They have three elements:
The “start joint” named root or head.
The “body” itself.
And the “end joint” named tip or tail.
With the default armature in Edit Mode, you can select the root and the tip, and move them as you do with mesh vertices.
Both root and tip (the “joints”) define the bone by their respective position.
They also have a radius property, only useful for the envelope deformation method (see below).
Activating Axes checkbox on the, will show local axes for each bone’s tip. The Y axis is always aligned along the bone, oriented from root to tip. So, this is the “roll” axis of the bones.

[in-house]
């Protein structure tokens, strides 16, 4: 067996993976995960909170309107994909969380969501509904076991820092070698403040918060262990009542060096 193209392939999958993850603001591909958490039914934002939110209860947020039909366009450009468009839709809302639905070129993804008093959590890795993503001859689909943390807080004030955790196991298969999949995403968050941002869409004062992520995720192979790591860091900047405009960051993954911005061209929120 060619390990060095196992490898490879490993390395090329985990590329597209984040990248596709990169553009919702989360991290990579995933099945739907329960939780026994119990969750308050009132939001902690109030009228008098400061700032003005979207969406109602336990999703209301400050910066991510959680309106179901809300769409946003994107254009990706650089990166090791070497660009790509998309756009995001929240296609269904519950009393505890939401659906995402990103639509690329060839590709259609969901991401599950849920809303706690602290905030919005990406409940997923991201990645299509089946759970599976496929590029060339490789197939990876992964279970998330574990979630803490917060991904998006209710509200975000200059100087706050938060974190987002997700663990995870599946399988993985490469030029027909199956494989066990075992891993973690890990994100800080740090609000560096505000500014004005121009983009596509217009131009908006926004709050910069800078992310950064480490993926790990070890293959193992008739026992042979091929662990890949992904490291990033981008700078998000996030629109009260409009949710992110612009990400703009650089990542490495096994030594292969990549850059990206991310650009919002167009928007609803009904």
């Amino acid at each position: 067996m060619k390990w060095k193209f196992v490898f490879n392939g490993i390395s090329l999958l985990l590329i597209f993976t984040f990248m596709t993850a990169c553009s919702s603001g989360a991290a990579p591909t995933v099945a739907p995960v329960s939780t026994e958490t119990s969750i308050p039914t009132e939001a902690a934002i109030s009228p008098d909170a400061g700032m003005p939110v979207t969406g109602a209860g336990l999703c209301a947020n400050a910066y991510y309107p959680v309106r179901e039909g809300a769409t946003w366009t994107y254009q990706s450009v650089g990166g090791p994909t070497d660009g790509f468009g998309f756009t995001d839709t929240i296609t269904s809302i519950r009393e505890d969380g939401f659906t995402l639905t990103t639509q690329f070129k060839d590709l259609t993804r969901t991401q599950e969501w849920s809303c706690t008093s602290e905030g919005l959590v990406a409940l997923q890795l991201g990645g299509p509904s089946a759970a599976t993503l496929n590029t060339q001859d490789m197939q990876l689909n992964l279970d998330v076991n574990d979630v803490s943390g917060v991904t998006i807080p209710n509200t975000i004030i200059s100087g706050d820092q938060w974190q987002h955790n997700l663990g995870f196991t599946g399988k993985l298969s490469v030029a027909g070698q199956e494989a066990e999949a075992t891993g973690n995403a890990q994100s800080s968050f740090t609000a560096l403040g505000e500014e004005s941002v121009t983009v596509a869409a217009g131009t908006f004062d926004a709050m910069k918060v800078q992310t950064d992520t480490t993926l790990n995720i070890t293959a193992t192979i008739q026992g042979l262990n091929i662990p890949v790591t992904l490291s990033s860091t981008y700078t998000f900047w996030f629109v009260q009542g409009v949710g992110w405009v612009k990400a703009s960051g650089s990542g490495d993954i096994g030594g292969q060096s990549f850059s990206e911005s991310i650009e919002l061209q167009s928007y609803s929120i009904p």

Basically, a bone controls a geometry when vertices “follow” the bone. This is like how the muscles and skin of your finger follow your finger-bone when you move a finger.
To do this, you have to define the strength of influences a bone has on a certain vertex.
The simplest way is to have each bone affecting those parts of the geometry that are within a given range from it. This is called the envelope technique, because each bone can control only the geometry “enveloped” by its own influence area.
If a bone is visualized as Envelope, in Edit Mode and in Pose Mode you can see the area of influence, which depends on:
The distance property and
the root’s radius and the tip’s radius.
All these influence parameters are further detailed in the skinning pages.